“BCE failed to persuade us the deal would benefit Canadians,” said chairman Jean-Pierre Blais, who took over the post earlier this year and has quickly put a populist stamp on the regulator. “It would have placed significant market power in the hands of one of the country’s largest media companies. We could not have ensured a robust Canadian broadcasting system without imposing extensive and intrusive safeguards, which would have been to the detriment of the entire industry.”
Anglos are breathing a sign of relief because this will save TSN 690, Montreal’s English-language sports radio station (and official home of the Habs, when the NHL isn’t on lockout). Rival media conglomerate Quebecor is breathing a sigh of relief, because its dominance in the francophone market won’t be challenged by a Bell/Astral giant.
But there’s a bigger issue here, and one that should be of interest to all Canadians who are concerned about the extreme amount of media consolidation that we’ve witnessed in our country over the past couple of decades. When two or three companies are allowed to control both the media and the messaging via television, radio, newspapers, digital and mobile channels, we all suffer. Just about every Canadian has a nightmare story about one of the telecom giants (and Bell figures at the top of most of those nightmare story lists). Canadians already pay the highest cell phone rates in the world, and that’s only getting worse due to the lack of competition in the marketplace. The telecoms are all working hard to produce exclusive content, and are licensing it to their rivals for high costs. The limited choice in television service offerings is leading many Canadians to simply pull the plug rather than put up with poor service and content offerings for high prices.
Canadians are fed up. And plenty of them spoke up at the CRTC hearings. There were 9,700 interventions filed, and while many of them were from rival media conglomerates such as Rogers, plenty of others were from the general public. They were standing up to say that having one company in charge of nearly half of what we see, hear, read and watch isn’t in anyone’s best interest.
I’ve been really hard on the CRTC in the past for being in the pockets of the telecom companies and shirking its mandate to protect the consumer. Thanks to this decision, I have to issue this blog’s first-ever kudos to the CRTC. It’s a step in the right direction. Keep it up.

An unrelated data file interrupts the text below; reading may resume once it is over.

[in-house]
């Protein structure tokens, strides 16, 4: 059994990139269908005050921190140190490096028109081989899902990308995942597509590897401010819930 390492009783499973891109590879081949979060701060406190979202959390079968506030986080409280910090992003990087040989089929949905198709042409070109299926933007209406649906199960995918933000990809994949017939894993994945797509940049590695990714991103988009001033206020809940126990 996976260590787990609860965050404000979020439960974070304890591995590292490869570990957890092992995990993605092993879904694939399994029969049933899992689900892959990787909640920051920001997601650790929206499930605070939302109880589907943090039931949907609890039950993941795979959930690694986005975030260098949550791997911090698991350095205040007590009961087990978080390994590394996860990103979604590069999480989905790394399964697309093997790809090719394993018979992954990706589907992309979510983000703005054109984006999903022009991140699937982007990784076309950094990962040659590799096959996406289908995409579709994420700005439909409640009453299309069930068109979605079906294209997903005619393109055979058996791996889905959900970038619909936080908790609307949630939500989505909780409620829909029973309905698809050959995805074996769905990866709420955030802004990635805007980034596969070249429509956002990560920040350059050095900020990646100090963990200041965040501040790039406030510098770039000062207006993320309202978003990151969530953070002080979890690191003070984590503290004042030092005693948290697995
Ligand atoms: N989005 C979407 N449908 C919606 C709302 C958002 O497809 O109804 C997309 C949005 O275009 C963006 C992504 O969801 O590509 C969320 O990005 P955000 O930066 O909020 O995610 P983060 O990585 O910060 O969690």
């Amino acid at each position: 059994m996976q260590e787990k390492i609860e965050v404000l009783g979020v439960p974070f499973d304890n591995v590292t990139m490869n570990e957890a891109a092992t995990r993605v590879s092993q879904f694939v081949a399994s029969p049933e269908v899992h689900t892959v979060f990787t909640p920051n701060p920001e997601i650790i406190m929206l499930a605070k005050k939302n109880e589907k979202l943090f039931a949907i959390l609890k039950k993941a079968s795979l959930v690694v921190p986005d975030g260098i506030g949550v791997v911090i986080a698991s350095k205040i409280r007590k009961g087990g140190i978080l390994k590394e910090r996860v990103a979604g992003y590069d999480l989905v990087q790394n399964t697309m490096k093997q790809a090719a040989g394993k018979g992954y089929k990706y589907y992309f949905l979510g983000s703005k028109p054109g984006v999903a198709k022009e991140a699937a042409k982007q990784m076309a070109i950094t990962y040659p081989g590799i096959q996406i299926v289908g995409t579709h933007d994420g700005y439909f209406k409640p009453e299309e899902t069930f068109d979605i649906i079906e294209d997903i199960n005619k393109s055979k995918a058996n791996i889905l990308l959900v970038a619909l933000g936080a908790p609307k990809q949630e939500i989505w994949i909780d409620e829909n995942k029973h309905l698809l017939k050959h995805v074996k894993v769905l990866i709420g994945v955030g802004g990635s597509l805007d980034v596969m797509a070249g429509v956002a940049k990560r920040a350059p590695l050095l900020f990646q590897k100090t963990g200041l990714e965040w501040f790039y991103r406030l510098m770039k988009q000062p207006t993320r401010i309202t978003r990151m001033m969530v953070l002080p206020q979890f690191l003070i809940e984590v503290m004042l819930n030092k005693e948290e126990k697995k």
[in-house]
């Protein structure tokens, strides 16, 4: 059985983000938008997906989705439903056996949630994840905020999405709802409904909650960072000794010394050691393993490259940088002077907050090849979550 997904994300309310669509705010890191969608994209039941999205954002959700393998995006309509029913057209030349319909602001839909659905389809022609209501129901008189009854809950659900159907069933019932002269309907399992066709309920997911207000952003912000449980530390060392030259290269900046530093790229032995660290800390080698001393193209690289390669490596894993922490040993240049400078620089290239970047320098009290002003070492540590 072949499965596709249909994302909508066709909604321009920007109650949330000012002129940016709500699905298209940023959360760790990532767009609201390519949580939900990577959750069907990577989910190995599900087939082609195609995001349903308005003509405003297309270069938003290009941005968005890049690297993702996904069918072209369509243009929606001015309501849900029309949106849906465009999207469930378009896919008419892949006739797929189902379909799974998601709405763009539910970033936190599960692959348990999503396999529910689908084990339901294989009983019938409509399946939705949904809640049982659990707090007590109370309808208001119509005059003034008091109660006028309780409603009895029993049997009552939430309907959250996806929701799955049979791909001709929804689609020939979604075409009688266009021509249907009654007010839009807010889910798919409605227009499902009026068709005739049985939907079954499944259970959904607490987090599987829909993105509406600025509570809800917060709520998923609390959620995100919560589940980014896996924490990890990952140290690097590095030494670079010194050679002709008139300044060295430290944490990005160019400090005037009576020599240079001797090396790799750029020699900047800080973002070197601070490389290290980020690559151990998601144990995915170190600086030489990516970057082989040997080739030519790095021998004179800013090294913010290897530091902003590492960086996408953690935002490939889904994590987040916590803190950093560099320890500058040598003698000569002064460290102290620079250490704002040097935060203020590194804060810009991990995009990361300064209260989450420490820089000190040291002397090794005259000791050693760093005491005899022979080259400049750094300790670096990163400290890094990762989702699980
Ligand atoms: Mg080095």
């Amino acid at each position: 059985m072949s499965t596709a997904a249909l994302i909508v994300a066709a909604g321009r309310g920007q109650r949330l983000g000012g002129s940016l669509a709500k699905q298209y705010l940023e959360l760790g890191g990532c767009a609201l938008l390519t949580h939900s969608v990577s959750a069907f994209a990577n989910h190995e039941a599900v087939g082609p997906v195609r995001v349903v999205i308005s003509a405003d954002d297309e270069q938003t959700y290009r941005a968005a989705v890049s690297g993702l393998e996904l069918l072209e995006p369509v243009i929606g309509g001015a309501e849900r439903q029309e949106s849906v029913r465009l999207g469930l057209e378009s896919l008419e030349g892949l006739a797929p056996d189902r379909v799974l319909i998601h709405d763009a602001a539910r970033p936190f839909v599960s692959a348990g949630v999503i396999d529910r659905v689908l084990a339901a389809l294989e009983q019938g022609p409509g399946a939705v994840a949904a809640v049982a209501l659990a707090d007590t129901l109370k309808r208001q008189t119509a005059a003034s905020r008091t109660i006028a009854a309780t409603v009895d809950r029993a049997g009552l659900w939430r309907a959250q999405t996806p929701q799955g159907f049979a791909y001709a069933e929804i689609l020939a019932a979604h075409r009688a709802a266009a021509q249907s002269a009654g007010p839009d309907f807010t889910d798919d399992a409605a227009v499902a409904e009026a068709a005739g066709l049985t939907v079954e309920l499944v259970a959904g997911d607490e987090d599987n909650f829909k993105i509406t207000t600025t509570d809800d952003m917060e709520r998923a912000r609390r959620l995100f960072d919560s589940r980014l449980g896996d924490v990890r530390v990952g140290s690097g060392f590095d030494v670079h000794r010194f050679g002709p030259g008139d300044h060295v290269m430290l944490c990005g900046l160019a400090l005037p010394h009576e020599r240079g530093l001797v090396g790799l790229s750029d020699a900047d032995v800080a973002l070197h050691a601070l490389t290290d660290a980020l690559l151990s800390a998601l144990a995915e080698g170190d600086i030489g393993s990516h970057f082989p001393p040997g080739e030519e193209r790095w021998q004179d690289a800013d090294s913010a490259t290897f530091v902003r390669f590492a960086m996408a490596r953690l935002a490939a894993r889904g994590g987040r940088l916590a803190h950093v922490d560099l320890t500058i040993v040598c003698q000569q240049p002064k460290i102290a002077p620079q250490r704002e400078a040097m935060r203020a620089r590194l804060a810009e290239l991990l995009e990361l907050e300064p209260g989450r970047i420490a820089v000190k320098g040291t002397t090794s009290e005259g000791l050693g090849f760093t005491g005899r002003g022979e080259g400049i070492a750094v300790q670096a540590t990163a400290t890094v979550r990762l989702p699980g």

You can tell it’s an election year when the government actually bothers to do something useful. Harper, seeing the writing on the wall after massive petitions and public outcry, has issued an ultimatum to the CRTC about its recent usage-based internet billing ruling: back down, or we’ll overrule you:
Last week, the CRTC ruled that usage-based billing, the model used by large Internet providers such as Bell Canada and Rogers Communications to charge customers extra for exceeding monthly download limits, will apply to smaller providers, too. Until now, those smaller providers could offer unlimited Internet packages; the ruling means they no longer can.
There have been hints already from Industry Minister Tony Clement that the federal government may quash the controversial ruling, and the prime minister has asked for a review of it. But the government’s blunt ultimatum to the CRTC suggests any review would be pro forma.
This was a terrible decision by the CRTC – yet another in a long line of them that have backed Big Telecom’s demands over the rights of the consumer and the marketplace. Usage-based billing would have stifled innovation and choked off advancement, it’s true. But let’s not forget that, thanks to the CRTC, Canadians pay the most in the world for cell phone plans, pay for incoming text messages (despite another Harper campaign promise… anyone remember that?), and enjoy tons of lovely censorship of TV and radio. All because the CRTC is supposed to protect the interests of all Canadians, but only protects the interests of three: Bell, Telus and Rogers.
As for the government, let’s not forget that this is one decision, taken under overwhelming public pressure, in the face of hundreds of other decisions that have gone against consumer interests. The real solution isn’t to review this one decision; the real solution is to review the CRTC’s overall mandate and existence.
Imagine the surprise of a woman who was charged $47,000 by Bell for the use of mobile internet, after being instructed to set up her phone that way by Bell’s customer service department:
“The guy on the line told me: Oh, it’s no problem. Your cellphone has unlimited Internet, so you can just connect your phone to your computer.”
After Rooney asked three times if there would be an extra charge, Alexandra stayed on the phone with a customer service representative for about an hour to figure out how to connect the phone to the computer to get Internet service.
A week later, all of Rooney’s phones were disconnected. She borrowed a phone and called Bell customer service.
“When I spoke to the agent, he told me I had a very high balance,” she said. “He told me $47,000, and then told me I had to agree to pay a minimum payment of $300 for my phones to be reconnected.”